And now, the Newb presents... Losing

Feb 21, 2014, 9:28 AM |

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I passed an important milestone the other day - my 100th defeat!

Unless you're one of those expert level players that continually creates new accounts so that they can ambush lower rated players - you've lost a chess game.

Through my exhaustive research, I've found four ways to lose.

1) In the opening
The Game Explorer should prevent this kind of loss but sometimes I'm smarter than the G.E. Sometimes I misjudge my jumping off point from the main line and jump directly into the trap that the main line was avoiding. D'oh!

2) In the middle game
This is my favorite way to lose. I lose a minor piece to a tactic that I didn't forsee and then I begin to see that the end is near. I go down a pawn, OK. Down two pawns; I need to do something about that. Down two pawns and a Knight; this isn't fun anymore. Let's play DiceWars.

3) In the endgame
These are "good games". There was lots of play. There were chances. I'll have a nice lengthy commentary of all my mistakes when I run the computer analysis. There's no shame in losing an endgame.

4) Blunders
Blunders can occur at any point in the game. I have made blunders that made me question the existence of an orderly universe. How can I manage to drive home to the correct apartment every day when I'm not capable of seeing that I will lose my Queen if I move it next to that enemy Rook?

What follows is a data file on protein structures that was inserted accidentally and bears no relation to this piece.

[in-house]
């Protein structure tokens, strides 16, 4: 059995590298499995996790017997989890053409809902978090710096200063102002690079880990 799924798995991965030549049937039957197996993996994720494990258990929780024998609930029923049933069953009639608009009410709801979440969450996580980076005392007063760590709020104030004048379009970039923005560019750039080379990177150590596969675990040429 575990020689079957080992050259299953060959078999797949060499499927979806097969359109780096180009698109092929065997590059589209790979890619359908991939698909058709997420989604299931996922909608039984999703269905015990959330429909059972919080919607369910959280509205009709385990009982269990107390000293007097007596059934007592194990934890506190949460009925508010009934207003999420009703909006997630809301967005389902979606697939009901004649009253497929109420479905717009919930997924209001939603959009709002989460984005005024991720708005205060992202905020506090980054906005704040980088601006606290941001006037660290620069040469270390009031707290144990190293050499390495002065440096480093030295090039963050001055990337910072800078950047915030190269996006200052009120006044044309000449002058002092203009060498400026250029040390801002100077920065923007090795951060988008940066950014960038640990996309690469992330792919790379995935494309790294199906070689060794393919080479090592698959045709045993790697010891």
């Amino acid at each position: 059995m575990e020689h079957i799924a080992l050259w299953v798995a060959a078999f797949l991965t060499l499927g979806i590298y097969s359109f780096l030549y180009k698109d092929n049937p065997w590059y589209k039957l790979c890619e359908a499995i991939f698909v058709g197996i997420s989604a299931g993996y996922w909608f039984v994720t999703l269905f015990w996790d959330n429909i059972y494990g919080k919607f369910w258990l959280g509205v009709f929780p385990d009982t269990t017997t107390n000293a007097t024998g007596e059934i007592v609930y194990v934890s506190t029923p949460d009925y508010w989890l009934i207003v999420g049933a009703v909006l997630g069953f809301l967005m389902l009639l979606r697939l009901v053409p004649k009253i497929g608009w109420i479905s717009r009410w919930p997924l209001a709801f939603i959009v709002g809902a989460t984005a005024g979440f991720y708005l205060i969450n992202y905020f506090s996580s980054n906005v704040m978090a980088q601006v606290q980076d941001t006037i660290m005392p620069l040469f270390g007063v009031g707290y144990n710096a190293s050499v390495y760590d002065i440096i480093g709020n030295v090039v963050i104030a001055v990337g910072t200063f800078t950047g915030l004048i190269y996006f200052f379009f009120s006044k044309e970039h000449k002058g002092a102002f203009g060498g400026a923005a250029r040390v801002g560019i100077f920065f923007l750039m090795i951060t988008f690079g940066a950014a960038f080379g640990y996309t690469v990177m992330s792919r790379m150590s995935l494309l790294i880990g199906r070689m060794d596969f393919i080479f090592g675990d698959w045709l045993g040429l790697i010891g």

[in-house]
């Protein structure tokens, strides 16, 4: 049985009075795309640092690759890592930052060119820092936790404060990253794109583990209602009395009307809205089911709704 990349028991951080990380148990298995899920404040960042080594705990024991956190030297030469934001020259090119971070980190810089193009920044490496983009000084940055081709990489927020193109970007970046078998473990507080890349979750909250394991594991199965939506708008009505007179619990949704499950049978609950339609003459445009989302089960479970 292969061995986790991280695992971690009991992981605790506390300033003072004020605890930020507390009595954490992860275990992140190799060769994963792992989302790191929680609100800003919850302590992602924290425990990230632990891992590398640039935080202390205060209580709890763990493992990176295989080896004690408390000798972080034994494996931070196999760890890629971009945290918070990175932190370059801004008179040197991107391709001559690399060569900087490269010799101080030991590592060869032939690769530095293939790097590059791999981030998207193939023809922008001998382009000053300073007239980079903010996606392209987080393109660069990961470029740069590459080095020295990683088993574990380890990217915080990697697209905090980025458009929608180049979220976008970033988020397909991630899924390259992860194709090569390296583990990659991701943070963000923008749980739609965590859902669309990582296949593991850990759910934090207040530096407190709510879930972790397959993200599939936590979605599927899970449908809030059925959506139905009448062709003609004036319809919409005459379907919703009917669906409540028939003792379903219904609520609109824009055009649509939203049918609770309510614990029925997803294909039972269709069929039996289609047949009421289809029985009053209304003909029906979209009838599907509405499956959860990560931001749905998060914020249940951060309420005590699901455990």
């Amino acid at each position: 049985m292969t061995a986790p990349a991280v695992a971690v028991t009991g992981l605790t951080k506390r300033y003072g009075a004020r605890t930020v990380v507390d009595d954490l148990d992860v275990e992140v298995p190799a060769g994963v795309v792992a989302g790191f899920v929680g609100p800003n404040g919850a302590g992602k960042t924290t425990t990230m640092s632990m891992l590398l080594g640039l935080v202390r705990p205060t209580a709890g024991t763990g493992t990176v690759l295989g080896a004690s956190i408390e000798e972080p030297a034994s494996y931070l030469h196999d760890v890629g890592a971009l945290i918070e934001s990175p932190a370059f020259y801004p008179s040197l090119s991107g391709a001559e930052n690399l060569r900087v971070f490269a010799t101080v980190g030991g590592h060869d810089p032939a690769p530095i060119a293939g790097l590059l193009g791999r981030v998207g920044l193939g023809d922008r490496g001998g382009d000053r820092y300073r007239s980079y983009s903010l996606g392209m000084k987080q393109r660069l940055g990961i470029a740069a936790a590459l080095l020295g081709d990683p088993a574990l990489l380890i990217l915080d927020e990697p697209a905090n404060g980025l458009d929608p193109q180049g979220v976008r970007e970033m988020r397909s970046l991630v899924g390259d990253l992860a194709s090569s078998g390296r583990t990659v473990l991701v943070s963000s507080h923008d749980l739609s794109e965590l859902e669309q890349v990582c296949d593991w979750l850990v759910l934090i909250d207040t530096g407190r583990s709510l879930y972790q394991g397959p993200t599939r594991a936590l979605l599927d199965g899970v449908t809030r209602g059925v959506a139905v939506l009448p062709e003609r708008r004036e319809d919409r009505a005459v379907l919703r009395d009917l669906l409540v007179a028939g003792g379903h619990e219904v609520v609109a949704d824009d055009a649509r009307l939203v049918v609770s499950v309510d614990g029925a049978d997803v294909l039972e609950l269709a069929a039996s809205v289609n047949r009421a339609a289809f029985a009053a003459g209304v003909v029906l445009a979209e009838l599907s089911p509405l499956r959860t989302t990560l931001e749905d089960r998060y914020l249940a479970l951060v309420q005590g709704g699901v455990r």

Blunders seem to happen the most in games that I'm winning and games against under-rated opponents. I seldom blunder in games that I play against 1800+ opponents when it takes me 2 days to work out my move on a physical board with my wife offering helpful analytics like, "Bishops move diagonally, honey." I don't often win but I don't blunder much. In fact, I'm amazed at how long I can stay in those games when 1200 rated players are killing me in the opening.

I think it's about focus. When you're winning, or you think you're winning, you don't take the time to double check your moves. You make what looks like a good move and move on to the next game. Your mindset is that if it wasn't a great move, you'll fix it later. I mean, what are they going to do? They're down by 5 points, or rated 200 points below you, or whatever.

When you revisit the game, you've lost your Queen and your mind. You look for the "take back" button. It's not there. You look for the "resign" button. It is there. It makes the pain go away and you swear you'll never play like that again.

So, now you've fixed the problem. You'll never blunder again. After about 10 minutes, you're complacent again. And here it comes...

After the second blunder of the night, things get weird. You trust nothing. You crawl away from the computer because you don't trust that you really have feet. You're wife stares at you. Or is that just who she says she is? Maybe you blundered into the wrong wedding all those years ago. How can someone who loses in 4 moves be trusted to find the right church?

Luckily, the men in white coats will be there soon to take you to a place where you'll have plenty of time to improve your game.